Monday, October 3, 2011
Vegan Mofo #5 - Lauren’s Cranberry Tahini...
Vegan Mofo #5 - Lauren’s Cranberry Tahini
The Book - "Vegan Yum Yum"
The Author - Lauren Ulm
The Recipe - Cranberry Tahini
Page # 91
Difficulty - Easy
Duration - 10 minutes of soak time, + however long it takes you to blend the sauce
Tahini is a paste made from ground sesame seeds, and is used extensively in Middle Eastern cooking. As well as in the cuisines of North Africa, Greece, and West Asia. It’s the kind of thing I notice people either love or hate. Some people love it for it’s nutty flavor and thick creamy texture, others hate it for it’s edge of bitterness. For a very long time I was of the mind that Tahini was best when used in moderation, and rarely did I use it for anything other then making humus. Over the past couple of years though my taste for tahini has developed, and I’ve become more experimental in using it. Even still when I saw Lauren Ulm’s recipe for Cranberry Tahini I was skeptical to say the least. It just sounded so... well... strange, but believe me when I tell you that Cranberry Tahini is a revelation!
I mean it. Cranberry Tahini is pure magic! I can’t believe no one came up with it sooner. I know it sounds strange, I know you’re probably still skeptical, but I’m totally serious this dip will blow your mind. At least it did mine. Once again I made it based purely on the picture, which was just lovely. That and my almost masochistic desire to cook anything and everything ‘weird’ even if I don’t think I’ll like it. Turns out cooking by photography isn’t always a bad thing, because as I’ve already said this dip was phenomenal! It has a wonderful thick, creamy and smooth consistency and a very bold flavor that’s a perfectly balanced combination of nutty, sweet, slightly tart, and slightly bitter. The sweetness of the cranberries really goes a long way in mellowing out the bitter edge that tahini often has. The other wonderful thing about this dip is that the recipe contains very few ingredients, which means it’s quick and easy to prepare. It’s just a matter of collecting the necessary items and then blending them in a high-speed blender until smooth. Another bonus is that all the ingredients are ones that can be commonly found in most grocery stores. As far as alterations go the only thing I did differently was add a little extra water to thin.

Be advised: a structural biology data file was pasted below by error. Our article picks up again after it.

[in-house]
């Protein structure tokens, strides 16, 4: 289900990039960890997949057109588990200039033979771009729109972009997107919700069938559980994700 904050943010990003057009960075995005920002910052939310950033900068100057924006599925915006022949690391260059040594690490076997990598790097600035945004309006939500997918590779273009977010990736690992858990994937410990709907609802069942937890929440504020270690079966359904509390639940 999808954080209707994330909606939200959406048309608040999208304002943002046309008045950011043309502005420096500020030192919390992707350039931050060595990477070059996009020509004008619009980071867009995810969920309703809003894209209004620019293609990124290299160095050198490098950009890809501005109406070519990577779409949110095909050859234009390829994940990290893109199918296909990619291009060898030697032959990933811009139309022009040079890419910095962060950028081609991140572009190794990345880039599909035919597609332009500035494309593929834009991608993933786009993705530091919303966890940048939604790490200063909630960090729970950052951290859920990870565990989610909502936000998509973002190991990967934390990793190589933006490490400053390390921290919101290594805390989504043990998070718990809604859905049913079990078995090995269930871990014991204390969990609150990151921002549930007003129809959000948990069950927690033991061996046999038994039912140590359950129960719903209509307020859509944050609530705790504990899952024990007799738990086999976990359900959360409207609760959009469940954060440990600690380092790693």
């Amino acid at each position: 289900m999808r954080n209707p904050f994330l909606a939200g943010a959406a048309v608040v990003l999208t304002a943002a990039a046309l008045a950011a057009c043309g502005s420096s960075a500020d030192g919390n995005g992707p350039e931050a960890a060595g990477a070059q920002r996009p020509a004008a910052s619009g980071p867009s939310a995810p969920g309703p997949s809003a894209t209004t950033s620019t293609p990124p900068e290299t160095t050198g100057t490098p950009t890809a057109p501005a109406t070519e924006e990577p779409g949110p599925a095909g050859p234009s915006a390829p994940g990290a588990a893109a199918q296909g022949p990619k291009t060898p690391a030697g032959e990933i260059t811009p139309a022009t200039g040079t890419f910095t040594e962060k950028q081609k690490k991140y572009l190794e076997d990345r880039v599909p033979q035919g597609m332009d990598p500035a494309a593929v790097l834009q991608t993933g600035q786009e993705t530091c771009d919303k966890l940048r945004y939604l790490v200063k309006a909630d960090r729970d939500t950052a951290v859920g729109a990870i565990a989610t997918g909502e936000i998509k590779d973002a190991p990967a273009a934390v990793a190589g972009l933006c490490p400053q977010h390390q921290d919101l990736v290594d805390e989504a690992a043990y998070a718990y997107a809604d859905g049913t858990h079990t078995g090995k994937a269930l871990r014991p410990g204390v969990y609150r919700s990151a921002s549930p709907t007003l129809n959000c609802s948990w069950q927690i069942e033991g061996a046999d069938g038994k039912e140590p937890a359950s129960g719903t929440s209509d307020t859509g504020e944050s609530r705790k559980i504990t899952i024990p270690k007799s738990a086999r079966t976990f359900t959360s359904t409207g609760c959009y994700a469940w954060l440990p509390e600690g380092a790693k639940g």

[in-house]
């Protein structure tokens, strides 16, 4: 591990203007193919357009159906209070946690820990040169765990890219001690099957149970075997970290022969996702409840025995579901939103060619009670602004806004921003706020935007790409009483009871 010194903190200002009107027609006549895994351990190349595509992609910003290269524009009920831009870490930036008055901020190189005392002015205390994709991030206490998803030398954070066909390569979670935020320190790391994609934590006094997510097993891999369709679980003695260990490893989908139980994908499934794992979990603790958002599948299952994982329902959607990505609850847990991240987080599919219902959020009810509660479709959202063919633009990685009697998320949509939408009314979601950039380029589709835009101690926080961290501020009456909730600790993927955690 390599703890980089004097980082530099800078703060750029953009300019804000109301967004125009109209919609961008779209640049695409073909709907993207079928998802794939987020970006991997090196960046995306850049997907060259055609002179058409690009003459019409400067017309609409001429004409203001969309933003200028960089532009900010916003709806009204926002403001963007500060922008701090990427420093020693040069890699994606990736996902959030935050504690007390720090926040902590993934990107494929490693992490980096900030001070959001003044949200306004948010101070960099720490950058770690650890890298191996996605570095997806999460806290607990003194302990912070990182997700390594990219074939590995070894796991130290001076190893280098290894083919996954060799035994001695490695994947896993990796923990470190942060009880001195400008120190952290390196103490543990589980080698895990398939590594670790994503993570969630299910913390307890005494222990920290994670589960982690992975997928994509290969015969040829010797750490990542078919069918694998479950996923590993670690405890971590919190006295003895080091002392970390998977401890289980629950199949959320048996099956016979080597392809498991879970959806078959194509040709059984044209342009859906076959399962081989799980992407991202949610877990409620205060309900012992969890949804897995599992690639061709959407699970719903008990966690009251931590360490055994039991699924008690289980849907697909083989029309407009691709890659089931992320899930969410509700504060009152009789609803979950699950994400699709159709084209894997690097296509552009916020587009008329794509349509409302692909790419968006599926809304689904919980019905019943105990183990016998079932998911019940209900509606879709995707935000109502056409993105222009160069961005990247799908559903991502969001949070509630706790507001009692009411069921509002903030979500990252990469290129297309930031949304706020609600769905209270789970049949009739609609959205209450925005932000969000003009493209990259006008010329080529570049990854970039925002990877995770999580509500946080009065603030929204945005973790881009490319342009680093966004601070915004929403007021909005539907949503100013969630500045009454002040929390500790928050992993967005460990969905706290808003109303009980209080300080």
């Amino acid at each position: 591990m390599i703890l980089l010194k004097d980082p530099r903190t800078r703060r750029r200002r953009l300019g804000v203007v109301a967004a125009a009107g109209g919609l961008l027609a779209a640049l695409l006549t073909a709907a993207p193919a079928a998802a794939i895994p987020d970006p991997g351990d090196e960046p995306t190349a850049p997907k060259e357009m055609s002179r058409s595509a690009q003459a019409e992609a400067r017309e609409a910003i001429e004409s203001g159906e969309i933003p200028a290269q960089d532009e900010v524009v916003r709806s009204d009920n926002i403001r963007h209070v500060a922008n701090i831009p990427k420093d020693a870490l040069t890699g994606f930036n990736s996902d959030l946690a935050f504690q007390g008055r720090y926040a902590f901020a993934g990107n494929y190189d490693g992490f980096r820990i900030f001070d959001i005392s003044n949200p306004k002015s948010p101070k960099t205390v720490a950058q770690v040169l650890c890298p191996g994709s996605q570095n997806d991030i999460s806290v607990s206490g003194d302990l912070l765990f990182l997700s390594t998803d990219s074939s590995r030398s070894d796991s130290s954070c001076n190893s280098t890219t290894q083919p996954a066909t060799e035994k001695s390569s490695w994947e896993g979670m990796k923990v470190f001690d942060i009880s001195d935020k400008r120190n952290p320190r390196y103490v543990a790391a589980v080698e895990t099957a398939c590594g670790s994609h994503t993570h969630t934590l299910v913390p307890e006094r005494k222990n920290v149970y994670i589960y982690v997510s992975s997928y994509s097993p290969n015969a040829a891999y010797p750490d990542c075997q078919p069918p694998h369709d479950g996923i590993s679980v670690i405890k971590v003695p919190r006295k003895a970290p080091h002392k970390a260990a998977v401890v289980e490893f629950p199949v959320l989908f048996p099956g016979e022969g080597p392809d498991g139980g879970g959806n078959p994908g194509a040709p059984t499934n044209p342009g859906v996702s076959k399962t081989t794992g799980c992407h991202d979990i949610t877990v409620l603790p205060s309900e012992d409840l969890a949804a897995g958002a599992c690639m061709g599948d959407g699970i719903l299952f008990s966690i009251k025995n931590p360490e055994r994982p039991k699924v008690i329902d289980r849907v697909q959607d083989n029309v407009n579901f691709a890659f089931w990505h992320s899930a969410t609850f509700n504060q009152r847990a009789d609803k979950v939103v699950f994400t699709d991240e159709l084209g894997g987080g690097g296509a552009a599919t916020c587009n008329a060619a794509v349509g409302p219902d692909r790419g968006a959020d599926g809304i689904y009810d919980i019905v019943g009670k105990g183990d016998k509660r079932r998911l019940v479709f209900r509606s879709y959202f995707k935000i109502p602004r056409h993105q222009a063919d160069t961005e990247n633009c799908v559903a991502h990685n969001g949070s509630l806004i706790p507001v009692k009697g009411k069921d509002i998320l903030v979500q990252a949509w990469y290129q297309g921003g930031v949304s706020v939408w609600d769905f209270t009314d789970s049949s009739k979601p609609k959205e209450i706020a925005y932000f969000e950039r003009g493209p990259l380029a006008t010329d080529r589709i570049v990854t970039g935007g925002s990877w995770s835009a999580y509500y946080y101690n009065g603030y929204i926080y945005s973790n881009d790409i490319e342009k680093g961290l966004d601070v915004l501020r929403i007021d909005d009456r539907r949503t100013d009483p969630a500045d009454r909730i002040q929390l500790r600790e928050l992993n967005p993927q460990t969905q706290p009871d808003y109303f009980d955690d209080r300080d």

In the recipe Ulm pairs her genius cranberry tahini with a twist on the Greek dolmathes. Collard Dolmas in which she used collard leaves rather then grape leaves. Which is indeed what I ended up serving my cranberry tahini with as well. Except I didn’t have collard leaves and so I used Swiss Chard instead. It was definitely an interesting switch. Unfortunately I’d been in such a whirlwind, and so short on time I only managed to capture a single picture of the cranberry tahini before our dinner was devoured. Until next time dolmas! Speaking of which, you might think serving cranberry tahini with Greek Dolmas is weird. Especially if you’re Greek or part Greek like me. As an omnivore you likely ate your dolmathes with tzatziki or more commonly Avgolemono sauce but trust me when I tell you, that despite your reservations the cranberry tahini actually pairs really beautifully with the dolmas. It’s a really good match for the lemon rice filling of dolmas.
However if you want to try this dip but don’t want to go to the trouble of making dolmas you can do a variety of other things with it. The recipe made much more then my husband and I could eat and so for days afterwards I was thinking of creative ways to devour the leftovers. One of my favorite ways was to smother it on a wrap or use it as a salad dressing. In fact you could even make the lemon rice filling for dolmas, and spread in a tortilla with a drizzle of cranberry tahini. Yum!
Whatever you decide to do with this dip make sure you share it with some friends because it’ll have all of your mouths watering while simultaneously blowing your minds, and who doesn’t like to impress their friends a little on occasion right?